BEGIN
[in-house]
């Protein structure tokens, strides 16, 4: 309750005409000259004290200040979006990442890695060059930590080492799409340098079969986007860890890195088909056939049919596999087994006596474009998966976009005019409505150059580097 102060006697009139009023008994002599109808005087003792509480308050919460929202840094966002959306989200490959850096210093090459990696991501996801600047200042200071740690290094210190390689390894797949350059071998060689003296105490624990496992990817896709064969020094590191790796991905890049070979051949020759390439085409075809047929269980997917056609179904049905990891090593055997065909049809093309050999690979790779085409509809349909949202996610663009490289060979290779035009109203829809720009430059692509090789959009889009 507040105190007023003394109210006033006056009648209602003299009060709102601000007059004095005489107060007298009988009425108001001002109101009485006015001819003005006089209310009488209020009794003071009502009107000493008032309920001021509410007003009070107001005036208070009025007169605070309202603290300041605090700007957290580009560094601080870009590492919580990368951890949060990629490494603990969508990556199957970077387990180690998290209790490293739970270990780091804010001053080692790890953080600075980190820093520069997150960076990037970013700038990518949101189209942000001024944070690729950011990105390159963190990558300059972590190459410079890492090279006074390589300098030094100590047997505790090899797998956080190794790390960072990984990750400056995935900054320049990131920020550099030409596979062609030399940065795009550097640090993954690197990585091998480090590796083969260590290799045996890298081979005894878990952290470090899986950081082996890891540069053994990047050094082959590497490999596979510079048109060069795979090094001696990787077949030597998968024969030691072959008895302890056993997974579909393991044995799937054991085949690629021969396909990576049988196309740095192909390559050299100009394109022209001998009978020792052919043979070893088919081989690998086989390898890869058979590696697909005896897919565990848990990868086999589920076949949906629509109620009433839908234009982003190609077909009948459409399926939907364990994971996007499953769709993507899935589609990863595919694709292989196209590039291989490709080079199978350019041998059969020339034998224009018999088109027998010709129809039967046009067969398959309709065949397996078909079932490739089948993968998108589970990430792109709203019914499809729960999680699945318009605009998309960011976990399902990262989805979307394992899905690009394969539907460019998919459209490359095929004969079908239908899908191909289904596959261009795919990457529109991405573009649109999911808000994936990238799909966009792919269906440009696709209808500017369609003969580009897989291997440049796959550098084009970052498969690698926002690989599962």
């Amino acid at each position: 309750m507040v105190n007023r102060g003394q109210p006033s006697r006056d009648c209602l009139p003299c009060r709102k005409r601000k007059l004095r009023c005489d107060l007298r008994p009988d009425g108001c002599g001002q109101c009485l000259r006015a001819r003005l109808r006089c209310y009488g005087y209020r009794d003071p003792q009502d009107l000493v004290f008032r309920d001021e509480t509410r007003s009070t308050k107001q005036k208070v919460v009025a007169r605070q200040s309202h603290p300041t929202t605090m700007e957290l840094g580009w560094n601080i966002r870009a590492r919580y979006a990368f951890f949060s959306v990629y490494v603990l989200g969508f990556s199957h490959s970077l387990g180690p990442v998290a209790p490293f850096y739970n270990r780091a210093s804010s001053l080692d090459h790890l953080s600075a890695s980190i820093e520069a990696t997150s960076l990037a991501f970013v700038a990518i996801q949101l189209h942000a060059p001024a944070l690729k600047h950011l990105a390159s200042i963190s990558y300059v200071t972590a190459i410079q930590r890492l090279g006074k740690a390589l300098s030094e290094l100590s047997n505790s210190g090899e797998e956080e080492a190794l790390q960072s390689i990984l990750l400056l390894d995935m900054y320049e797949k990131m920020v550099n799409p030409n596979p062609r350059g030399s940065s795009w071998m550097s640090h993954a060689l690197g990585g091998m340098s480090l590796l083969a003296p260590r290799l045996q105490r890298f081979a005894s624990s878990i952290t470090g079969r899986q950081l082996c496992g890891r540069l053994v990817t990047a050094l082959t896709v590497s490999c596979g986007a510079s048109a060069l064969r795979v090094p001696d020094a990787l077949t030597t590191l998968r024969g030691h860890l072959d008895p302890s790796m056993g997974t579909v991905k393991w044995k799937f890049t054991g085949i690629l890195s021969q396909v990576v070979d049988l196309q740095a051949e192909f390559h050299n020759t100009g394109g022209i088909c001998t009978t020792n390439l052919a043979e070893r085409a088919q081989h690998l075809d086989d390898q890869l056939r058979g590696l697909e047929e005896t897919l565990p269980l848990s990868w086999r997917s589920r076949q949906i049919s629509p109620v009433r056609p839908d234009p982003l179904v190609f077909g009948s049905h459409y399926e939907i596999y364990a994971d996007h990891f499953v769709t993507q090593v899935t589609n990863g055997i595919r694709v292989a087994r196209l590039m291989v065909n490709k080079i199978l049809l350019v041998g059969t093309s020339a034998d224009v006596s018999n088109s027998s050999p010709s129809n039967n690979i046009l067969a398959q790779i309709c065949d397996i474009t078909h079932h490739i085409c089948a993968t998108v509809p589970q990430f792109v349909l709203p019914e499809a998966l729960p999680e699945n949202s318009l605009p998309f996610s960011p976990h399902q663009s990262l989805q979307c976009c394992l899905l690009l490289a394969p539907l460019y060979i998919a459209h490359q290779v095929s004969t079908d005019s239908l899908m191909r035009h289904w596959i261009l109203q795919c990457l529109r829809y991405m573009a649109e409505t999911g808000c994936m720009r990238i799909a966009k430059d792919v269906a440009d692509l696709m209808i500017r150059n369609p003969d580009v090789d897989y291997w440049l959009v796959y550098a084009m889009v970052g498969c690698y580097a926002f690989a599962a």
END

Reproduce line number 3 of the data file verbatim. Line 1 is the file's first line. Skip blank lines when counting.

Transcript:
């Amino acid at each position: 309750m507040v105190n007023r102060g003394q109210p006033s006697r006056d009648c209602l009139p003299c009060r709102k005409r601000k007059l004095r009023c005489d107060l007298r008994p009988d009425g108001c002599g001002q109101c009485l000259r006015a001819r003005l109808r006089c209310y009488g005087y209020r009794d003071p003792q009502d009107l000493v004290f008032r309920d001021e509480t509410r007003s009070t308050k107001q005036k208070v919460v009025a007169r605070q200040s309202h603290p300041t929202t605090m700007e957290l840094g580009w560094n601080i966002r870009a590492r919580y979006a990368f951890f949060s959306v990629y490494v603990l989200g969508f990556s199957h490959s970077l387990g180690p990442v998290a209790p490293f850096y739970n270990r780091a210093s804010s001053l080692d090459h790890l953080s600075a890695s980190i820093e520069a990696t997150s960076l990037a991501f970013v700038a990518i996801q949101l189209h942000a060059p001024a944070l690729k600047h950011l990105a390159s200042i963190s990558y300059v200071t972590a190459i410079q930590r890492l090279g006074k740690a390589l300098s030094e290094l100590s047997n505790s210190g090899e797998e956080e080492a190794l790390q960072s390689i990984l990750l400056l390894d995935m900054y320049e797949k990131m920020v550099n799409p030409n596979p062609r350059g030399s940065s795009w071998m550097s640090h993954a060689l690197g990585g091998m340098s480090l590796l083969a003296p260590r290799l045996q105490r890298f081979a005894s624990s878990i952290t470090g079969r899986q950081l082996c496992g890891r540069l053994v990817t990047a050094l082959t896709v590497s490999c596979g986007a510079s048109a060069l064969r795979v090094p001696d020094a990787l077949t030597t590191l998968r024969g030691h860890l072959d008895p302890s790796m056993g997974t579909v991905k393991w044995k799937f890049t054991g085949i690629l890195s021969q396909v990576v070979d049988l196309q740095a051949e192909f390559h050299n020759t100009g394109g022209i088909c001998t009978t020792n390439l052919a043979e070893r085409a088919q081989h690998l075809d086989d390898q890869l056939r058979g590696l697909e047929e005896t897919l565990p269980l848990s990868w086999r997917s589920r076949q949906i049919s629509p109620v009433r056609p839908d234009p982003l179904v190609f077909g009948s049905h459409y399926e939907i596999y364990a994971d996007h990891f499953v769709t993507q090593v899935t589609n990863g055997i595919r694709v292989a087994r196209l590039m291989v065909n490709k080079i199978l049809l350019v041998g059969t093309s020339a034998d224009v006596s018999n088109s027998s050999p010709s129809n039967n690979i046009l067969a398959q790779i309709c065949d397996i474009t078909h079932h490739i085409c089948a993968t998108v509809p589970q990430f792109v349909l709203p019914e499809a998966l729960p999680e699945n949202s318009l605009p998309f996610s960011p976990h399902q663009s990262l989805q979307c976009c394992l899905l690009l490289a394969p539907l460019y060979i998919a459209h490359q290779v095929s004969t079908d005019s239908l899908m191909r035009h289904w596959i261009l109203q795919c990457l529109r829809y991405m573009a649109e409505t999911g808000c994936m720009r990238i799909a966009k430059d792919v269906a440009d692509l696709m209808i500017r150059n369609p003969d580009v090789d897989y291997w440049l959009v796959y550098a084009m889009v970052g498969c690698y580097a926002f690989a599962a």